Criticisms of the ratification procedure

9.8 The Background Paper provided to the Committee by the Victorian Department of Premier and Cabinet, sets out the following criticisms of the process for ratifying the Convention on the Rights of the Child:

9.9 The South Australian Attorney-General's Department, however, has previously expressed the view that there was significant consultation on the Convention on the Rights of the Child. The Joint Committee on Foreign Affairs, Defence and Trade, in its report A Review of Australia's Efforts to Promote Human Rights noted:

9.10 Another criticism that has been made is that although the Commonwealth Government stated that Australian laws were in compliance with the Convention on the Rights of the Child at the time of ratification, it has been alleged that this was not the case, and that some laws continue to be in breach of the Convention without the Government taking any action to ensure conformity with the Convention.[6]

9.11 The Public Interest Advocacy Centre (PIAC) also expressed its concern that the pre-ratification process did not involve an adequate consideration of existing laws and whether they were in conformity with the Convention. The Centre submitted:

9.12 Professor Don Greig of the Australian National University was also critical of Government advice that the Convention was in conformity with Australian law. He identified a conflict with laws on international child abduction, which themselves implement a treaty to which Australia is a party. He stated:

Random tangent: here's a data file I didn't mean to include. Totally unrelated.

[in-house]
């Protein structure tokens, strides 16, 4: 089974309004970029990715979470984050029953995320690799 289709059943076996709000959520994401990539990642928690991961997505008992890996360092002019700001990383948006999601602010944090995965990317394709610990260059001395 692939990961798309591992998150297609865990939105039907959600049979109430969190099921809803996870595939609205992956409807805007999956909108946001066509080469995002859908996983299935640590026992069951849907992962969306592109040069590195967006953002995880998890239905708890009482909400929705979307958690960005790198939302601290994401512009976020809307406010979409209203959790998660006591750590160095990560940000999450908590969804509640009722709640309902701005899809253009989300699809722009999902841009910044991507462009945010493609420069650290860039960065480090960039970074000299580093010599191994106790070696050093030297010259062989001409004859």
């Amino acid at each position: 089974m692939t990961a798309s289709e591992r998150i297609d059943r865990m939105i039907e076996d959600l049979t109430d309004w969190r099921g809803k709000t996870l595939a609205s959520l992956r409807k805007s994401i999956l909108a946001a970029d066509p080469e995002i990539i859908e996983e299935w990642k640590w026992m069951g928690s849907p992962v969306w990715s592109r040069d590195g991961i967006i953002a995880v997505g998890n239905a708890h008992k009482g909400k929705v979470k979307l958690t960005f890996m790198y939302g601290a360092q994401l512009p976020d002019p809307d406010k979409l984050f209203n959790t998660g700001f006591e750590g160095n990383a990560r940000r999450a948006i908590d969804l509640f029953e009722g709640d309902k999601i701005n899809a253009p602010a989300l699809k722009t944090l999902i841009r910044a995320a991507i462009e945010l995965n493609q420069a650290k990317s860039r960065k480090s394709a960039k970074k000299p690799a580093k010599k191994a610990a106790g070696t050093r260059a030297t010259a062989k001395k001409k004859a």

9.13 Professor Greig pointed out that while the Convention on the Civil Aspects of International Child Abduction (the Hague Convention) requires a kidnapped child to be returned to the jurisdiction from which he or she was taken, regardless of the best interests of the child, the Convention on the Rights of the Child provides that in all actions concerning children, the best interests of the child shall be a primary consideration. Hence the Family Law (Child Abduction Convention) Regulations 1986 appear to conflict with the Convention on the Rights of the Child.[9]

9.14 Mr Lamb, from the Department of Foreign Affairs and Trade, considered that there was not so much a conflict between the two Conventions, as a matter of different emphasis. He stated in evidence before the Committee:

9.15 Mr Burmester, from the Attorney-General's Department, was more adamant that there was no conflict between the two Conventions, stating:

9.16 Another criticism which has been made, is that the Government has failed to properly implement the Convention by legislation. Professor Charlesworth, from the University of Adelaide, stated: